In Vitro Fertilization (IVF)

IVF offers hope when other infertility treatments are unsuccessful. It eliminates any barriers between egg and sperm by combining them in a lab. The growing embryos are then placed inside the uterus. Undergoing IVF can be stressful and expensive, with an average cycle costing £3000. But success rates are growing every year. In general success rate is about 1 in 3 and could be higher in younger age (less than 35).

  • The first ‘test tube baby’, Louise Brown, was born in July 1978
  • By 1990, there had been 90,000 births resulting from fertility treatment

Five million babies have now been born by IVF – and HALF since 2007
More than 5 million babies have now been born through in vitro fertilization (IVF). Other therapies are successful, too — at least half of couples who seek treatment for infertility will get pregnant.
When a man’s sperm count is extremely low or the sperm don’t move well, they may not be able to fertilize an egg without help. A procedure called intracytoplasmic sperm injection (ICSI) can overcome this problem by inserting a single sperm directly into an egg. The resulting embryos are then transferred to the uterus through the normal IVF procedure. The majority of IVF cycles now use ICSI. Sperms can also be obtained from the testes (TESE) if no sperms were found in the ejaculate and used for ICSI.
IVF and Multiples

To boost the odds of success with IVF, it’s common to transfer one to two embryos at a time. But this means the woman may become pregnant with twins or even, triplets. Carrying multiples raises the risk of miscarriage, anemia, high blood pressure, and other complications during pregnancy. It also makes premature birth more likely. We will discuss these issues with couples undergoing IVF in more details.
Tubal infertility

Investigations of tubal patency to ensure both fallopian tubes are open by either Hysterosalpingogram (dye test) or by Diagnostic laparoscopy (key hole operation)
Laparoscopic tubal surgery
Success rate depends on the severity of tubal disease and the cause. Most common causes are Pelvic infection like chlamydia, endometriosis or previous adhesions from pelvic surgery. In mild tubal damage success can be up to 80%.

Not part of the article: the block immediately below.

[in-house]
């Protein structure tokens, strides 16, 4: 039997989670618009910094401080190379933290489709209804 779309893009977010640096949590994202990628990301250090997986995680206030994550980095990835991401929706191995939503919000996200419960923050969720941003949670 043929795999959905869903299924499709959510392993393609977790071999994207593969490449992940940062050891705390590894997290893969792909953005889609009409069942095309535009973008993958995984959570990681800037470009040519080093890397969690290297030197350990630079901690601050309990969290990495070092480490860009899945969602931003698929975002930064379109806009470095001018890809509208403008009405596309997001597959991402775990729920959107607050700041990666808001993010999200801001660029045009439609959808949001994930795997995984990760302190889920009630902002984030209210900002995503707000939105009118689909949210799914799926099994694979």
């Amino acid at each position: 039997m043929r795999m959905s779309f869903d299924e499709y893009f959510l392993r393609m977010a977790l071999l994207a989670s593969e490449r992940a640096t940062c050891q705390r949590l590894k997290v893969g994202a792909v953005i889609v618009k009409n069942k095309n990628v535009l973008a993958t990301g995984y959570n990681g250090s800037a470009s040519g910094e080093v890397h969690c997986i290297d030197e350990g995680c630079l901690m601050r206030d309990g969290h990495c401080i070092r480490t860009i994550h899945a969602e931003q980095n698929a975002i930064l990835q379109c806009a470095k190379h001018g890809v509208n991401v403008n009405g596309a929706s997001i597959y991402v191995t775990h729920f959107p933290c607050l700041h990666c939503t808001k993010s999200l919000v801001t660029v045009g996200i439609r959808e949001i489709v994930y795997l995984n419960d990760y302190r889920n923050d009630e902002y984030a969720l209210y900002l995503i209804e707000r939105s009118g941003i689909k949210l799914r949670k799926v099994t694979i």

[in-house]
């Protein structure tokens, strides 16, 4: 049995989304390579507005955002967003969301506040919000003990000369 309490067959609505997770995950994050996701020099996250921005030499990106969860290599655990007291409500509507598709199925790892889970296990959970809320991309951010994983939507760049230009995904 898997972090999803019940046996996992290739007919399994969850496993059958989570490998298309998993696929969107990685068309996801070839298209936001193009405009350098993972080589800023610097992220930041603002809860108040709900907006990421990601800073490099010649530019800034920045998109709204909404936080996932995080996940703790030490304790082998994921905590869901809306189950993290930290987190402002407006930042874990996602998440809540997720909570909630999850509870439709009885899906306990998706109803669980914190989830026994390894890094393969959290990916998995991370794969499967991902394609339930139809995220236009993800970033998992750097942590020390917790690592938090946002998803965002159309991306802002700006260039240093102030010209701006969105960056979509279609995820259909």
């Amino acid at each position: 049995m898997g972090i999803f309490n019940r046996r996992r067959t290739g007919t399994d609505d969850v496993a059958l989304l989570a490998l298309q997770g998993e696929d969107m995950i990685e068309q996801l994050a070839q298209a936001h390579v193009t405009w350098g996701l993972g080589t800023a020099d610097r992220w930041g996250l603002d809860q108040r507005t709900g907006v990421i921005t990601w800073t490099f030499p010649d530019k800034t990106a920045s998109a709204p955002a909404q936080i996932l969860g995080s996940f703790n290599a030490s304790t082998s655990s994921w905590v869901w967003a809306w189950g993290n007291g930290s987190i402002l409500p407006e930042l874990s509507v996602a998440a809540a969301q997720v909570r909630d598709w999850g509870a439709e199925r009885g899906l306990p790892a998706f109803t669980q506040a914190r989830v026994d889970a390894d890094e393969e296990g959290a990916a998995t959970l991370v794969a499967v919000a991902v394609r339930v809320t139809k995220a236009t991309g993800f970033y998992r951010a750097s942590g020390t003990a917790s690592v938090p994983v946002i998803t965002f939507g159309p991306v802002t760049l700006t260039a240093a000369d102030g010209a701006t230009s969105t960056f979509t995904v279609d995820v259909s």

Hysteroscopic tubal cannulation
This procedure will be offered if fallopian tube block was proximal (near the entrance into the womb) It can be done as a day case under laparoscopic control. Usually if at least one fallopian tube is open after operation, you stand a good chance of natural pregnancy.
Hysteroscopic surgery
In certain cases, women may have problems inside the cavity of the uterus like:
Fibroids and polyps: Can be treated by Hysteroscopic resection of the fibroid. It is a day case operation and will improve your chances of pregnancy.
Ovarian diathermy (laparoscopic ovarian drilling)

Used for women with PCOs (Polycystic Ovary Syndrome) who are resistant to ovulation with tablets (Clomiphine and Metformin).

It is a day case operation, using diathermy energy, 4-5 points in the ovary will be cauterised. This will improve response to ovulation drugs. Results are encouraging and is less likely to produce twin pregnancy and is cost effective.
How can a couple reduce IVF cost:

Most couples are eligible for NHS funded IVF. However, the number of IVF cycles funded by the NHS varies from area to area (1-3). Unfortunately, the NHS is unable to fund a large number of couples based on strict eligibility criteria. Example if either partner had a child before, women aged above 40 or has raised BMI over 30. Similar couples have to self  fund their IVF with an estimated cost of £3500-£4000/ cycle. There are ways to aim and cut down the IVF cost:

  1. Healthy life style and weight loss: The higher the weight (BMI over 30) the less success with IVF. Losing weight will also reduce the number of injectable hormones you need and that reduces cost.
  2. Explore the option of shared gamete IVF: By agreeing to donate half of your eggs, or your partner part of his sperm, that will significantly reduce your IVF cost. Be aware of future offspring implication and be sure you will be offered appropriate counselling.
  3. Search for an IVF unit with good reputation and success rate.
  4. Explore the option of (Satellite IVF) or shared care model: some consultants start the first part of IVF in one unit and when the eggs are ready, the women will go to the main Assisted Conception Unit for the second part (Egg collection and Embryo Transfer).

The idea is to have a personalised consultation during most of your IVF treatment, all under the care of your consultant. This includes an initial consultation with the same consultant. During this consultation you will have a transvaginal (internal) scan and the necessary hormonal tests.

The next part is the IVF stimulation protocol. This will start with hormonal injections and 3-4 follow up visits. 
Once your eggs are ready to ovulate, you will be booked for the second part of IVF/ICSI in the Assisted Conception Unit. Following that you will have the embryo transfer procedure. Further follow up for pregnancy scans is of your choice. For further information please visit:

Article written by Mr Radwan Faraj - Consultant Obstetrician and Gynaecologist

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Last revised: 6 March 2017
Next review: 6 March 2020